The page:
ONA says the union is asking for more information about nurses’ working conditions after the merger goes through.
Erica Swartz wasn’t surprised by the wide margins of this week’s strike authorization vote against Oregon Health and Sciences University.
What was surprising, according to Swartz and to leadership in the Oregon Nurses Association, was what preceded it: OHSU’s August announcement that it intends to merge with Legacy Health Systems.
Swartz, who works in the pediatric oncology department at OHSU and as co-chair of the hospital’s staffing committee, says the merger announcement — exactly one week after nurses declared an impasse in their ongoing contract negotiations with OHSU — took nurses by surprise and has created uncertainty and mistrust between nurses and management. When the merger was announced, OHSU nurses and management had been engaged in bargaining since December of 2022 over safe staffing levels, compensation and other issues.
Nearly 3,000 nurses at OHSU voted to authorize a strike against the health care provider Monday: 95% of those who participated in the vote favor a strike, and 96% of union nurses at the hospital voted.
ONA spokesperson Kevin Mealy told Oregon Business that in April, the ONA bargaining team asked OHSU’s chief financial officer if the hospital aware of any major acquisitions on the horizon, and that nurses were told no.
“[That] was in April and in August, they announced this merger with Legacy so obviously that was already in the making. I think the other piece behind that is there’s a little issue of trust, in this particular discussion, but also more broadly,” Mealy says. “If you weren’t as open about that merger at that point, then we definitely want a backstop or something written in the contract that we will have a role, and not just the CFO or someone else from the executive suite saying ‘Yeah, you’ll have a say; we’re very interested in your input.’”
Sara Hottman, associate director of media relations at OHSU, told Oregon Business over email that OHSU notified members of the merger once the letter of intent was finalized in August. Now OHSU and Legacy Health are in the due diligence phase of the nonbinding letter of intent, and she says they expect to have a definitive agreement by December of this year. Hottman provided an FAQ about the merger, but did not directly address Mealy’s claim about the CFO’s April comments.
Swartz says she has questions about how her future at the company will look under the combined health care system which OHSU has not yet answered, and could impact the delivery of care to patients.
“So far, OHSU has provided no information to us about how our work environments may change,” Swartz says. “At the bargaining table we have been asking for a memorandum of understanding, which is management agreeing with us that if and when the merger happens, they will return to bargaining and work it out with us if our working conditions were to change. They have not been willing to do so, and have expressed sentiment that it is their administrative right to do as they see fit.”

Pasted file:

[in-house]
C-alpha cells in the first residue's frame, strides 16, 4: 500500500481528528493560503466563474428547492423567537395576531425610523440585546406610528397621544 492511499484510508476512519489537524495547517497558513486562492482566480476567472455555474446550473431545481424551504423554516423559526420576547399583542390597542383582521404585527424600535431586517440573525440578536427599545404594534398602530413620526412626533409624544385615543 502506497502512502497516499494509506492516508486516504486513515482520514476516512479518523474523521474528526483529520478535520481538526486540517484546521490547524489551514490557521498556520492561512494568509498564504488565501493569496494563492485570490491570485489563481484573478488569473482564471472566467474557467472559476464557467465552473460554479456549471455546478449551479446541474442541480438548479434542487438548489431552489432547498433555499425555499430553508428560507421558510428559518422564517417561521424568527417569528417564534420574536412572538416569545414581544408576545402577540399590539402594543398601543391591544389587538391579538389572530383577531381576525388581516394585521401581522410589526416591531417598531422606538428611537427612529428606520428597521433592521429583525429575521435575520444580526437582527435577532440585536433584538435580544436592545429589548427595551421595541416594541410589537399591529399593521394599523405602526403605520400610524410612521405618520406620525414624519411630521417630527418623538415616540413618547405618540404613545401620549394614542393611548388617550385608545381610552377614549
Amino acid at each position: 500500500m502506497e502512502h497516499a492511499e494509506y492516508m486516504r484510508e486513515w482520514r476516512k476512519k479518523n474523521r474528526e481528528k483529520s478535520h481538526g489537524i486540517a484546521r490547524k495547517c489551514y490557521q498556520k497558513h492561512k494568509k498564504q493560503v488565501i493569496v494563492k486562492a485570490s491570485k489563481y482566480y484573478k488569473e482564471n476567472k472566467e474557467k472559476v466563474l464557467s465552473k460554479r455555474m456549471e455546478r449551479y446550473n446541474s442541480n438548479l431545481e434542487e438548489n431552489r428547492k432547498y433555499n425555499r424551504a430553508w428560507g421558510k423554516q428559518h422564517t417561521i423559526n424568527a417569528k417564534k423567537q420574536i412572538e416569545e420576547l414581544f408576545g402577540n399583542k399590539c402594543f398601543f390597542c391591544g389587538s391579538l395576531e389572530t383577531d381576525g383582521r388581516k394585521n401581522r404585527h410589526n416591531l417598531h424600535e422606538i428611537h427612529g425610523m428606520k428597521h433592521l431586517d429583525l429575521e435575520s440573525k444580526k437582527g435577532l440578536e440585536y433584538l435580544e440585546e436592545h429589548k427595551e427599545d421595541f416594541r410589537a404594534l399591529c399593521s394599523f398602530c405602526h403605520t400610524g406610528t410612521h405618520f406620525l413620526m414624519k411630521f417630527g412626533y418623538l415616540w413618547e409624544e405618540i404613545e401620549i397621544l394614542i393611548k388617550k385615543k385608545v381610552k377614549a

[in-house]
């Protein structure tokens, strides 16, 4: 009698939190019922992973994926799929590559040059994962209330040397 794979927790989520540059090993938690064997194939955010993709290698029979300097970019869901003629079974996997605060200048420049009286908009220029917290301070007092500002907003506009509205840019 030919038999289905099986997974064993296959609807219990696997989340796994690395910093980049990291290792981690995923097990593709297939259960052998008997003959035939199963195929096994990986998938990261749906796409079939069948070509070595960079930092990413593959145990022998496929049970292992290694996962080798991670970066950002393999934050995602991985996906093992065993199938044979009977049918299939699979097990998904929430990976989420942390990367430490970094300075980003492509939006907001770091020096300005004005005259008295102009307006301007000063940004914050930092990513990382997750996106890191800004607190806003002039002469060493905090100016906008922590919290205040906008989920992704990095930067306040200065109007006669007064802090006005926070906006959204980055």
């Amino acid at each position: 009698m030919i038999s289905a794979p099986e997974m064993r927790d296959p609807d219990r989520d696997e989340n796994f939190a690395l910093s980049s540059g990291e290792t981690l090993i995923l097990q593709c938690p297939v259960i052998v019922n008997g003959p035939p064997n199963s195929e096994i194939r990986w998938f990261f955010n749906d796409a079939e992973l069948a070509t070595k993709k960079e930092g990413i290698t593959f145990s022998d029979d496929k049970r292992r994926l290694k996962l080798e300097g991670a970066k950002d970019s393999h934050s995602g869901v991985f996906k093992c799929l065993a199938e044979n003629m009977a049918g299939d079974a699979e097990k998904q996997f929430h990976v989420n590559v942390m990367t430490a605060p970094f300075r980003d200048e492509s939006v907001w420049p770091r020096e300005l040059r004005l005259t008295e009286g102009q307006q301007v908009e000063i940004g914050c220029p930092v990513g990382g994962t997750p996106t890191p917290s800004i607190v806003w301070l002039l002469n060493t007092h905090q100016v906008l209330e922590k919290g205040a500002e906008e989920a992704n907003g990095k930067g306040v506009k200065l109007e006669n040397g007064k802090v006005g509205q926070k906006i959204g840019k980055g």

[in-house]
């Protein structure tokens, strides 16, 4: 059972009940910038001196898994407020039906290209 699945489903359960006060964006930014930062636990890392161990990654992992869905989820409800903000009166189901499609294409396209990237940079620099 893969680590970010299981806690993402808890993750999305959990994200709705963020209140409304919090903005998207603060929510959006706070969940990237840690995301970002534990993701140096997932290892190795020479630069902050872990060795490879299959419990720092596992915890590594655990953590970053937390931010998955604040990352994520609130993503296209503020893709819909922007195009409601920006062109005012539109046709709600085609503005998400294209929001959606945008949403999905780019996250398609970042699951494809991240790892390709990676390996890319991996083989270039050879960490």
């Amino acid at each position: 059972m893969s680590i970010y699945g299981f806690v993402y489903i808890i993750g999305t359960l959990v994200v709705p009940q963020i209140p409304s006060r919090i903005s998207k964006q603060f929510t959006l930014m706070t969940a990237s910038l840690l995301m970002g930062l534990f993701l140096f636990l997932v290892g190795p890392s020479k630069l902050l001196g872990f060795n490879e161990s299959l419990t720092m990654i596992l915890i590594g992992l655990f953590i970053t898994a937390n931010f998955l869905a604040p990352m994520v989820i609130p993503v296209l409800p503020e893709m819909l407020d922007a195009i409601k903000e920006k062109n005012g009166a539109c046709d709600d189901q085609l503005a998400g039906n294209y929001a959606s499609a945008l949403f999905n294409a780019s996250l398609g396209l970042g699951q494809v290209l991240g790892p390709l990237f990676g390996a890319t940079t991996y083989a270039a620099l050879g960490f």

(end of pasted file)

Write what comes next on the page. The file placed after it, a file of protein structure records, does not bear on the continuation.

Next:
Mealy says that while the ONA is still “cautiously optimistic” about the merger but that in general, health care mega-mergers lead to fewer services and higher costs for patients. According to a 2023 literature review by the health care research nonprofit KFF (formerly known as the Kaiser Family Foundation), a growing body of evidence shows that consolidation in health care provider markets has led to increases in prices without clear evidence of increases in quality.
The quality of care at hospitals acquired during recent waves of consolidation either got worse or stayed the same, according to a 2020 study led by Harvard Medical School published in 2020 issues of the New England Journal of Medicine.
Mealy says having a front-line voice during the process of merging the two healthcare systems means patients and workers will have an advocate as the healthcare systems go about the restructuring process.
“I think there’s a sense that having a frontline voice during that merger process, looking at the details and how we work through combining two different systems with two different sets of standards and ways of working, is going to be very important to make it successful and something that’s actually good for patients and nurses, as opposed to what we’ve seen across the board, which is that mergers haven’t delivered what they promised.”
The nurses’ contract expired June 30, and the two sides have now completed the required 30-day cooling off period after the impasse declared in August. The union is required to give OHSU 10 days’ notice before calling a strike.